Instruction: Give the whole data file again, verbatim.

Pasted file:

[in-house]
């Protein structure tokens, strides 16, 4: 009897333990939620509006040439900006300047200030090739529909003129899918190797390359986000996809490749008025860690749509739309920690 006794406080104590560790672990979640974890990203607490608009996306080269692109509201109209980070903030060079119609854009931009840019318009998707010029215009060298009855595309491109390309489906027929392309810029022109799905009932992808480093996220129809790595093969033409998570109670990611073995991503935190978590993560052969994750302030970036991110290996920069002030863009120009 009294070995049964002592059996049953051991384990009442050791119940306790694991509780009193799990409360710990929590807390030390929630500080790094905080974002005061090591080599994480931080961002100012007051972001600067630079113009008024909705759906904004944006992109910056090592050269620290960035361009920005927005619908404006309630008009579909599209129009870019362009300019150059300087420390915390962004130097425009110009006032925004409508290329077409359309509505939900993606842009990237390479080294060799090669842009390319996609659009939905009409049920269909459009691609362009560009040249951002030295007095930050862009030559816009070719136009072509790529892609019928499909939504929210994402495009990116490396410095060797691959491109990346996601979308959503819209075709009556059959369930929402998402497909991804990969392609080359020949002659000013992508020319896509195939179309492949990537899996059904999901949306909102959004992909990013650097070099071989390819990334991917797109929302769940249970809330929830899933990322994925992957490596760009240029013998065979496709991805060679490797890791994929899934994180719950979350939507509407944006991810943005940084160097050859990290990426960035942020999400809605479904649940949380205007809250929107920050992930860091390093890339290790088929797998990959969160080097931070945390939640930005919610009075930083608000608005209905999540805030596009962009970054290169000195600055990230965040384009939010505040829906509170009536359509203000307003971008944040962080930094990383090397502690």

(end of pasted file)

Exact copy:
[in-house]
């Protein structure tokens, strides 16, 4: 009897333990939620509006040439900006300047200030090739529909003129899918190797390359986000996809490749008025860690749509739309920690 006794406080104590560790672990979640974890990203607490608009996306080269692109509201109209980070903030060079119609854009931009840019318009998707010029215009060298009855595309491109390309489906027929392309810029022109799905009932992808480093996220129809790595093969033409998570109670990611073995991503935190978590993560052969994750302030970036991110290996920069002030863009120009 009294070995049964002592059996049953051991384990009442050791119940306790694991509780009193799990409360710990929590807390030390929630500080790094905080974002005061090591080599994480931080961002100012007051972001600067630079113009008024909705759906904004944006992109910056090592050269620290960035361009920005927005619908404006309630008009579909599209129009870019362009300019150059300087420390915390962004130097425009110009006032925004409508290329077409359309509505939900993606842009990237390479080294060799090669842009390319996609659009939905009409049920269909459009691609362009560009040249951002030295007095930050862009030559816009070719136009072509790529892609019928499909939504929210994402495009990116490396410095060797691959491109990346996601979308959503819209075709009556059959369930929402998402497909991804990969392609080359020949002659000013992508020319896509195939179309492949990537899996059904999901949306909102959004992909990013650097070099071989390819990334991917797109929302769940249970809330929830899933990322994925992957490596760009240029013998065979496709991805060679490797890791994929899934994180719950979350939507509407944006991810943005940084160097050859990290990426960035942020999400809605479904649940949380205007809250929107920050992930860091390093890339290790088929797998990959969160080097931070945390939640930005919610009075930083608000608005209905999540805030596009962009970054290169000195600055990230965040384009939010505040829906509170009536359509203000307003971008944040962080930094990383090397502690």